As Native American protestors faced down police in riot gear backed by helicopters and Humbles on Thursday, a massive herd of buffalo appeared on the horizon and raced across the North Dakota plains.
Journalist Myron Dewey was questioning an unidentified pipeline protestor about the recent violence at the Native American rally when a massive herd of buffalo appeared on the horizon and stampeded across the plain.
“The only reason we are moving back is because they are armed with batons, tear gas, riot gear, weapons, rubber bullets. That’s what it takes for them to push us back. They carry weapons just because they’re scared.”
The unidentified protestor starts to speak again, but is interrupted by the sight of the stampeding animals in the distance.
The Standing Rock Sioux keep a herd of buffalo on their reservation so the appearance of the animals isn’t miraculous, but the sight did serve to strengthen
Native Americans honor the buffalo as a symbol of sacrifice and believe that as long as the animals, considered a gift from the Great Spirit, continue to survive, the tribes will remain free and strong. Indigenous people use the meat and hides of the buffalo for food, clothing, and shelter.
When the animals appeared near the North Dakota pipeline protest, the activists there began shouting in joy saying their prayers had been answered, Dewey told RT.
“The ancestors are with us.”
The appearance of the buffalo, Tatanka in Lakota, comes on the heels of a violent clash with police that saw 141 “water protectors” arrested after North Dakota officials brought in reinforcements from seven states.
The Native American protestors and activist allies are protesting the construction of the $3.7 billion North Dakota Access Pipeline slated to carry 470,000 barrels of oil every day across 1,172 miles and four states.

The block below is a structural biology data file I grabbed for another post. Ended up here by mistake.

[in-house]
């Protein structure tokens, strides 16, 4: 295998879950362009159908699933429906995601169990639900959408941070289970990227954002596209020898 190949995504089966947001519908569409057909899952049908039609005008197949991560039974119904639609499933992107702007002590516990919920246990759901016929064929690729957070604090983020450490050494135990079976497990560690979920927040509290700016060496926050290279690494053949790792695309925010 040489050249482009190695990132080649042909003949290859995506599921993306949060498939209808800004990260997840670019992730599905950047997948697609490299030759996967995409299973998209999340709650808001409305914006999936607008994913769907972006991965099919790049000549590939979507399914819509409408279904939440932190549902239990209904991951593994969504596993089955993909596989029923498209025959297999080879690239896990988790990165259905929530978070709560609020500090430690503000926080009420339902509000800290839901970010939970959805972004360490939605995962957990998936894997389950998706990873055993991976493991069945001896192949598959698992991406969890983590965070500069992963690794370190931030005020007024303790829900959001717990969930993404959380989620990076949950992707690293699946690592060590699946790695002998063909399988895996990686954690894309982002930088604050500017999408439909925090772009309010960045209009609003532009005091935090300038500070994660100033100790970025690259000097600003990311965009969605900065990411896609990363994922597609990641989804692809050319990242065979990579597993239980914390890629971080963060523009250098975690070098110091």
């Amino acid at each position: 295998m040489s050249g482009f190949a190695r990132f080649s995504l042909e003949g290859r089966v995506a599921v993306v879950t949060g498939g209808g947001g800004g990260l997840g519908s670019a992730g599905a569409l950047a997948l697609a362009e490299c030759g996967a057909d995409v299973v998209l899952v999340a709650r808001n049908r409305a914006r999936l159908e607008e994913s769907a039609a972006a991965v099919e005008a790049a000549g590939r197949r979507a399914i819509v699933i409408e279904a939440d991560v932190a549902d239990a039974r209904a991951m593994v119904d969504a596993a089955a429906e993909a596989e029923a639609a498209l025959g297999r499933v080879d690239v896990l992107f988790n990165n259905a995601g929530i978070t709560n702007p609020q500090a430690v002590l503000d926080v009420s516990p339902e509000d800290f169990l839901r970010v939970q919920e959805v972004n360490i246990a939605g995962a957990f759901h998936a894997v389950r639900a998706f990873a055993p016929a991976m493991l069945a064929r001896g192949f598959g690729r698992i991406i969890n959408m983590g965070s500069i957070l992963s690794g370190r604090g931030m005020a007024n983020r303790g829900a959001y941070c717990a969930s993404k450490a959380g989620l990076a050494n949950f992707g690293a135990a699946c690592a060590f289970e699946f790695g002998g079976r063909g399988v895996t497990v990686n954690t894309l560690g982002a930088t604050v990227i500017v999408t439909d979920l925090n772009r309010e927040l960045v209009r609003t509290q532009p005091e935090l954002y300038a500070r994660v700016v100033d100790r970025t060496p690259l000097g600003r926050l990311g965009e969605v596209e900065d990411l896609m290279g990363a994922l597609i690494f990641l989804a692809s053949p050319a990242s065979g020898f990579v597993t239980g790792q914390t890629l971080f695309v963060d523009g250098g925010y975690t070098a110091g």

Protestors argue the pipeline will destroy burial sites and sacred Native American land while any break in the pipe could contaminate the water supply of millions of Americans living downstream.
Thursday, members of the Standing Rock Sioux Tribe and their supporters, calling themselves “water protectors,” set up tents and teepees on property owned by the pipeline construction company. The tribe doesn’t recognize the land claim and instead argue the property is theirs under a 19th century treaty.
North Dakota authorities don’t recognize their claim and ordered the protestors off the land; after a tense standoff they began firing beanbag rounds and pepper gas into the crowd and used a high-pitched siren noise.
The water activists responded by lighting a fire on a nearby bridge and throwing Molotov cocktails at police, camp coordinator Mekasi Horineck told CNN.
“When they saw this military force coming over it took us back to days of the cavalry riding in and wiping out a village.”
The violence at the pipeline protest has prompted an outpouring of support on social media and condemnation of the treatment of Native American protestors by law enforcement.
The hashtag #noDAPL trended on Twitter, and Robert Reich, President Clinton’s labor secretary, compared the harsh treatment of Native Americans to the recent acquittal of the Bundy Brothers who took over federal land last year.
Alicia Garza, founder of the Black Lives Matter movement, also spoke out on social media about the violence at the pipeline protest, according to USA Today.
“If you’re white, you can occupy federal property… and get found not guilty. No teargas, no tanks, no rubber bullets… If you’re indigenous and fighting to protect our earth, and the water we depend on to survive, you get tear gassed, media blackouts, tanks and all that.”
The pipeline protest has largely been ignored by the mainstream media, despite celebrity endorsements and an arrest warrant issued for presidential candidate Jill Stein. This week, members of the Indigenous Life Movement protested outside CNN’s Hollywood building to complain about the media giant’s lack of coverage, one activist told U.S. Uncut.
“We want our mass media to do their job diligently in showing the truth of what’s going on there, so that the masses out there, the people can be informed correctly,
What do you think about the North Dakota pipeline protest and recent violence?
[Featured Image by James MacPherson/AP]